‘Rexburg Pride: Celebrate Unity’ event considered huge success within the community
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REXBURG — The Upper Valley’s largest community celebrated its first ever non-student-run LGBTQ+ Pride event Saturday.
Event planners with community organization Flourish Point were generously hoping to have three or four hundred people come out for the event. They were blown away to learn more than 1,000 people attended the Pride celebration.
“There was more support than we could have ever imagined,” Flourish Point spokesman Brooks McFadden told EastIdahoNews.com. “And we were able to see a lot of unity here. People who were able to just talk and get to know each other. It just goes to show the need for kindness and love and acceptance and to see that goal be accomplished here is incredible.”
Flourish Point has been planning this event since they formed earlier this year, with the purpose of uniting the whole community together at the celebration.
“The goal of Rexburg Pride is in the title – ‘Rexburg Pride: Celebrate Unity.’ We want to be able to celebrate unity within the LGBTQ+ community, but also with the Rexburg community,” McFadden said. “(We) want to bridge this gap that we don’t believe should exist.”
The event, which was located in Porter Park, included a BYU-Idaho alumni luncheon for LGBTQ+ individuals and allies. There were multiple vendors and food trucks set up for the public to enjoy. Various groups performed at the Beehive Pavilion. There were singers, a poetry reading, and a welcome to Rexburg Pride event from the Flourish Point board.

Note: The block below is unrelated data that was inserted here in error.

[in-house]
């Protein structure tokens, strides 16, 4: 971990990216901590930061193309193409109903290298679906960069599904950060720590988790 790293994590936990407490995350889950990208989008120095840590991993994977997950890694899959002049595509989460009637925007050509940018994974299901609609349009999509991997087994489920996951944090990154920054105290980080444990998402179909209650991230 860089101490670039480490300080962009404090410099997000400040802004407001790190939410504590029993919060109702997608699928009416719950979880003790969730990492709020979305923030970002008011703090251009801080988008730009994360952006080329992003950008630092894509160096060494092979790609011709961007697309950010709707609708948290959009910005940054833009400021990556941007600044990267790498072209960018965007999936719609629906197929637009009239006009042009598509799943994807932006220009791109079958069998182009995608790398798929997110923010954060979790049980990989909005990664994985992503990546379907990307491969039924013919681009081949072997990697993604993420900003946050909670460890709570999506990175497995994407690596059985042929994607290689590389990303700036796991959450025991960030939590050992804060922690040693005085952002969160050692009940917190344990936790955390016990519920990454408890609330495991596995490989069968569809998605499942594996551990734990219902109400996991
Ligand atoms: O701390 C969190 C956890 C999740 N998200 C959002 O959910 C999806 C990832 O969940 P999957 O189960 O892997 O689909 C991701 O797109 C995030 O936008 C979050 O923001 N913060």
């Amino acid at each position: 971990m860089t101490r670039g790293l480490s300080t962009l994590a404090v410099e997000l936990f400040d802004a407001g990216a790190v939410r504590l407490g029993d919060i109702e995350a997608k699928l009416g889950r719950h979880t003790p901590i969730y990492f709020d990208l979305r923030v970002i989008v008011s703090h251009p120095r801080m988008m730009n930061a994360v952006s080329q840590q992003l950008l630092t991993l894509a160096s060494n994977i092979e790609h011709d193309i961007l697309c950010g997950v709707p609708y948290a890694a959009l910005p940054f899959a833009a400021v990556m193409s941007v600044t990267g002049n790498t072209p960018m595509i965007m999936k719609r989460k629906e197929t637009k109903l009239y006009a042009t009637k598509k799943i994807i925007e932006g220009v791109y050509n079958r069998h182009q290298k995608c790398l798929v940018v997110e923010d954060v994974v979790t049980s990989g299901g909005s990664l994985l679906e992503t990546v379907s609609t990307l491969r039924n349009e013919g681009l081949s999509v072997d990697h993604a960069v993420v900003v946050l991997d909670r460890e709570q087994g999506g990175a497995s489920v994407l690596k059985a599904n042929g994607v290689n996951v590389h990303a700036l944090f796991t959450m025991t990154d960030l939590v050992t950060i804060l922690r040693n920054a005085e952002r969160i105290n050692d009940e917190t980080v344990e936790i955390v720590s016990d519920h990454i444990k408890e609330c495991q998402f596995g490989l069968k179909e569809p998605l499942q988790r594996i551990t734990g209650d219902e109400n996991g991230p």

Afterwards, the group led a walk around the park followed by more performances from groups including Miller Band, Hazel Paul, Furious George, Pioneer 47, and Alex Holloway.
BYU-Idaho student Janessa Evans was thrilled to attend the event.
“I absolutely love it,” she said. “It makes me feel so loved and included. I think there’s always a fear that you’re not going to be (loved) and you’re gonna just be judged, and I think that’s not the case here and I really love that.”
Besides the events in the park, there was a small group of people near Deseret Book protesting the Pride event. McFadden said Flourish Point has a message for those who may not understand the reason for Pride.
“It’s okay to have a conversation about (this),” McFadden said. “We understand that there are preconceived ideas and notions and concerns and we’re here to resolve them, answer questions and to open up dialogue with others. (We want to) make sure that people feel safe, people feel comfortable and secure in these situations when something a little new has been introduced.”
Flourish Point is hoping that next year will be even bigger and better.
More information on Flourish Point can be found on their website.